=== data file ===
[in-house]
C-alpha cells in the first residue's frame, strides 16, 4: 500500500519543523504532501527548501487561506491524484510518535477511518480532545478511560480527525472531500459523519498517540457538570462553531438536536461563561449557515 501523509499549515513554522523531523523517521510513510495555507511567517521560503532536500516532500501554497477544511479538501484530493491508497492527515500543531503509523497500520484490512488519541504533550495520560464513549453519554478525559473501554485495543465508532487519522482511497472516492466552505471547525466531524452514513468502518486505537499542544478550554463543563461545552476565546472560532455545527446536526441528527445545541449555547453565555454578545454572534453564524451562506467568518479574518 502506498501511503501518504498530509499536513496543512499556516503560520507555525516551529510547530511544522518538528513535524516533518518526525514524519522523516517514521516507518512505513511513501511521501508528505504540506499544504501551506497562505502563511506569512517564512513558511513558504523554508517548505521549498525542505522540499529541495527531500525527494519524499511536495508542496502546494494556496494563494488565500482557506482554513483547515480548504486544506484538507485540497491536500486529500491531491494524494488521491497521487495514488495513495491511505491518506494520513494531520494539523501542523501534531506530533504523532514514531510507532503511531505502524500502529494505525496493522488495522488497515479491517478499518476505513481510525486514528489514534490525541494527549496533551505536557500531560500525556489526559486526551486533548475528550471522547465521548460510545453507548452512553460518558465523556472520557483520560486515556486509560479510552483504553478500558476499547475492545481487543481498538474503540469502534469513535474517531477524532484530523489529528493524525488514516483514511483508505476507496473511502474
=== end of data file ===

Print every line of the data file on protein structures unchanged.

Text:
[in-house]
C-alpha cells in the first residue's frame, strides 16, 4: 500500500519543523504532501527548501487561506491524484510518535477511518480532545478511560480527525472531500459523519498517540457538570462553531438536536461563561449557515 501523509499549515513554522523531523523517521510513510495555507511567517521560503532536500516532500501554497477544511479538501484530493491508497492527515500543531503509523497500520484490512488519541504533550495520560464513549453519554478525559473501554485495543465508532487519522482511497472516492466552505471547525466531524452514513468502518486505537499542544478550554463543563461545552476565546472560532455545527446536526441528527445545541449555547453565555454578545454572534453564524451562506467568518479574518 502506498501511503501518504498530509499536513496543512499556516503560520507555525516551529510547530511544522518538528513535524516533518518526525514524519522523516517514521516507518512505513511513501511521501508528505504540506499544504501551506497562505502563511506569512517564512513558511513558504523554508517548505521549498525542505522540499529541495527531500525527494519524499511536495508542496502546494494556496494563494488565500482557506482554513483547515480548504486544506484538507485540497491536500486529500491531491494524494488521491497521487495514488495513495491511505491518506494520513494531520494539523501542523501534531506530533504523532514514531510507532503511531505502524500502529494505525496493522488495522488497515479491517478499518476505513481510525486514528489514534490525541494527549496533551505536557500531560500525556489526559486526551486533548475528550471522547465521548460510545453507548452512553460518558465523556472520557483520560486515556486509560479510552483504553478500558476499547475492545481487543481498538474503540469502534469513535474517531477524532484530523489529528493524525488514516483514511483508505476507496473511502474